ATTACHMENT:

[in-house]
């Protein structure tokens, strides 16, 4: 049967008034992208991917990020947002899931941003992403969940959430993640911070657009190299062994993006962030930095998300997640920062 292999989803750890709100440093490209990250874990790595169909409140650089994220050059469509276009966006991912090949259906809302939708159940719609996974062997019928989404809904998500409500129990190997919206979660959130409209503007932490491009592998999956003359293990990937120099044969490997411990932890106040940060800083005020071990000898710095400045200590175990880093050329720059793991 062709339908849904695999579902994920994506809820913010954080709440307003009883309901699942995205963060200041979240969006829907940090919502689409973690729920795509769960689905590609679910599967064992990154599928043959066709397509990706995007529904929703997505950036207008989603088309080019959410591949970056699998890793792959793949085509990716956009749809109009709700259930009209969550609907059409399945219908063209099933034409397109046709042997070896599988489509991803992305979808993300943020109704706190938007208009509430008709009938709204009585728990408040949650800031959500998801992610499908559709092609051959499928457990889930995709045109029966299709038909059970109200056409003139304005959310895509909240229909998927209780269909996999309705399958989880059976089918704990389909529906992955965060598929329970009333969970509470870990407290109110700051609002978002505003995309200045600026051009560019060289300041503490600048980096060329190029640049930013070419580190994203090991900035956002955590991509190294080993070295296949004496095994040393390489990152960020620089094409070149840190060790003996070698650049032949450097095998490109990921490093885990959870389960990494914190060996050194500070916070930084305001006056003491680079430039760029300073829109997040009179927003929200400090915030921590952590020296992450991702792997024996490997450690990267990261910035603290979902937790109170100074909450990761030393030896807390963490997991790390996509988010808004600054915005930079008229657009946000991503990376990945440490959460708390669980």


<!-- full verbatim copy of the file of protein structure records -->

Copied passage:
[in-house]
């Protein structure tokens, strides 16, 4: 049967008034992208991917990020947002899931941003992403969940959430993640911070657009190299062994993006962030930095998300997640920062 292999989803750890709100440093490209990250874990790595169909409140650089994220050059469509276009966006991912090949259906809302939708159940719609996974062997019928989404809904998500409500129990190997919206979660959130409209503007932490491009592998999956003359293990990937120099044969490997411990932890106040940060800083005020071990000898710095400045200590175990880093050329720059793991 062709339908849904695999579902994920994506809820913010954080709440307003009883309901699942995205963060200041979240969006829907940090919502689409973690729920795509769960689905590609679910599967064992990154599928043959066709397509990706995007529904929703997505950036207008989603088309080019959410591949970056699998890793792959793949085509990716956009749809109009709700259930009209969550609907059409399945219908063209099933034409397109046709042997070896599988489509991803992305979808993300943020109704706190938007208009509430008709009938709204009585728990408040949650800031959500998801992610499908559709092609051959499928457990889930995709045109029966299709038909059970109200056409003139304005959310895509909240229909998927209780269909996999309705399958989880059976089918704990389909529906992955965060598929329970009333969970509470870990407290109110700051609002978002505003995309200045600026051009560019060289300041503490600048980096060329190029640049930013070419580190994203090991900035956002955590991509190294080993070295296949004496095994040393390489990152960020620089094409070149840190060790003996070698650049032949450097095998490109990921490093885990959870389960990494914190060996050194500070916070930084305001006056003491680079430039760029300073829109997040009179927003929200400090915030921590952590020296992450991702792997024996490997450690990267990261910035603290979902937790109170100074909450990761030393030896807390963490997991790390996509988010808004600054915005930079008229657009946000991503990376990945440490959460708390669980």